New Hampshire

Birth: 26 June 1741, at Portsmouth, New Hampshire
Death: 18 September 1819, at Portsmouth, New Hampshire
Interment: Old North Cemetery, Portsmouth, New Hampshire

John Langdon
Pastel, attributed to James Sharples, Sr. (c. 1795); Independence National Historical Park.

John Langdon, who represented New Hampshire at the Constitutional Convention, was a wealthy international trader. Thrust by his widespread commercial interests into the forefront of the Patriot cause, Langdon contributed his highly developed business acumen during the Revolution to the problems of supplying the Continental Navy. As a citizen-soldier, he also participated under arms in the American victory, on several occasions using his personal fortune to ensure the success of his militia command.

Langdon's various political and military experiences in the Revolution led him to believe that the well-being of his country demanded a binding union of the states. A citizen of one of the smaller and less influential states, he realized in particular that only a strong central government could ensure that the rights and privileges of all citizens would be equally protected. His business background also convinced him of the need for a government that could guarantee economic stability and growth. At the same time, his experiences in the militia and in the Continental Congress made him an articulate exponent of the idea that a well-regulated militia force, subordinate to civilian authority, was an important ingredient of any new government. During a long political career at both the state and national level, Langdon would continue to extol and explain the unique blending of the advantages and responsibilities bestowed upon the republic by the Constitution.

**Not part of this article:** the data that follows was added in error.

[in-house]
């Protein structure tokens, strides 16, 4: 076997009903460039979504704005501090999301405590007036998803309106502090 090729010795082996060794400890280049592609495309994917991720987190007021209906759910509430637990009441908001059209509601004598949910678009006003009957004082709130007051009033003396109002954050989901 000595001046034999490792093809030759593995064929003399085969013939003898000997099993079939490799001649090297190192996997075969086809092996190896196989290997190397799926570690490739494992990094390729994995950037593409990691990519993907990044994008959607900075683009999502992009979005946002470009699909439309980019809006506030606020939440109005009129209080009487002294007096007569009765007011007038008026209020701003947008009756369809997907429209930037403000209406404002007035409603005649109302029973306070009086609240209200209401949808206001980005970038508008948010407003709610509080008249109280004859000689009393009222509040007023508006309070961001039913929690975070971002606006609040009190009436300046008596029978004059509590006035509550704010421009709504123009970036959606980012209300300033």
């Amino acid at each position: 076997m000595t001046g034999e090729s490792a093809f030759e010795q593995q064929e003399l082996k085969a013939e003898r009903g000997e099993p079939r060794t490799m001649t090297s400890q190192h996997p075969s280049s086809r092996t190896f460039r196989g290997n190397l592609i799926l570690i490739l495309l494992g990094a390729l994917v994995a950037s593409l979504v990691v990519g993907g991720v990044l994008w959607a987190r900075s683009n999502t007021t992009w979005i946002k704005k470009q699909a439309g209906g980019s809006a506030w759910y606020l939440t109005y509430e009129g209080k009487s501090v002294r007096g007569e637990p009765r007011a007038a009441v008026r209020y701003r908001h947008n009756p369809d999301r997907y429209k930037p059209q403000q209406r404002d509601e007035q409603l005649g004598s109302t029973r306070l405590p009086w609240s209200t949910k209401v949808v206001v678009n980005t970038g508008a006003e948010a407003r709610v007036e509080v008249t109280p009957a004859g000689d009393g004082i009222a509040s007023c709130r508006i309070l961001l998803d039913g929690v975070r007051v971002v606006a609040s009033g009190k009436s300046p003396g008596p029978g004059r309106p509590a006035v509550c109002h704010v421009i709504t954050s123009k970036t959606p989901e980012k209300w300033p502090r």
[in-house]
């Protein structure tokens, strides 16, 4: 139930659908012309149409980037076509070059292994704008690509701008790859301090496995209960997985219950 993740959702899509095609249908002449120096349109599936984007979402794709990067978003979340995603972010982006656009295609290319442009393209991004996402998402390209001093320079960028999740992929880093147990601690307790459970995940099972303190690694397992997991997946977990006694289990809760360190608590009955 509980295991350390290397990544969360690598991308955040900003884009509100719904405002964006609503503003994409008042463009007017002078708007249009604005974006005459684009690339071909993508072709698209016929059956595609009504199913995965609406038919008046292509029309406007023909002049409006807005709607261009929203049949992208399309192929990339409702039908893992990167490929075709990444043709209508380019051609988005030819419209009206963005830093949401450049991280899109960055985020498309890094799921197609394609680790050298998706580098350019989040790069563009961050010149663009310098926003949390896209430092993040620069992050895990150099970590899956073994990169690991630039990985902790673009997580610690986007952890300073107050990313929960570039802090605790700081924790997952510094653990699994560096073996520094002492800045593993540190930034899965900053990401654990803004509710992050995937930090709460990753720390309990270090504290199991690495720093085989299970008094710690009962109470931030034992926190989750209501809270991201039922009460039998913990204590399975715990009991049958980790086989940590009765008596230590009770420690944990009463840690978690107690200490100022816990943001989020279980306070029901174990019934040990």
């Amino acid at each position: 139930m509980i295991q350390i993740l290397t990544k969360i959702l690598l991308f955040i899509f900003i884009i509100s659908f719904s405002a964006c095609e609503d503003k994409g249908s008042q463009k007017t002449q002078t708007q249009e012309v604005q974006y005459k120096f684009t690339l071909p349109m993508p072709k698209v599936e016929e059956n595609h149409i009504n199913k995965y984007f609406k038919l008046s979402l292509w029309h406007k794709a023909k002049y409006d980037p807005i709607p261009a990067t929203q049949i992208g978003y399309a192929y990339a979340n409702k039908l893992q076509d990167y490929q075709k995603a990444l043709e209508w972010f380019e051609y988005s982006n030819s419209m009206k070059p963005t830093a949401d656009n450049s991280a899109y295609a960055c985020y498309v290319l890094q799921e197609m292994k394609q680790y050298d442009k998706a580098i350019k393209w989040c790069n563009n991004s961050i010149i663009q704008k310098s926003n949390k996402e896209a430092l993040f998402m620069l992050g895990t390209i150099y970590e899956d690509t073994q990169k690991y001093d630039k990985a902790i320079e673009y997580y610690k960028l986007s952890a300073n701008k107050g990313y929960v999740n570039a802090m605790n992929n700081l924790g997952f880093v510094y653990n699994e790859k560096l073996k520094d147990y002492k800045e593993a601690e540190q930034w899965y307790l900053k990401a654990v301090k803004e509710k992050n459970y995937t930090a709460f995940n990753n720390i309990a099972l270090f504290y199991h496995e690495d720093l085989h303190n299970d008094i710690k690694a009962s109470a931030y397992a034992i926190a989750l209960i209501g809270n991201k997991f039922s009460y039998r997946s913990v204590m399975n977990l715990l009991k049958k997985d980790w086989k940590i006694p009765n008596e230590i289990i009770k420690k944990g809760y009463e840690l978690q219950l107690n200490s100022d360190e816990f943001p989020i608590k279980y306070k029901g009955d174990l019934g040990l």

The Patriot

The Langdon family was among the first to settle near the mouth of New Hampshire's Piscataqua River, a settlement which in time became Portsmouth, one of New England's major seaports. The son of a substantial farmer and local politician, John Langdon was educated at a local school run by a veteran of New England's 1745 expedition against the French at Louisbourg, Canada. Langdon and his older brother Woodbury both rejected the opportunity to join in their father's successful agricultural pursuits, succumbing instead to the lure of the thriving port. With the idea of entering the Yankee sea trade, they apprenticed themselves to local merchants.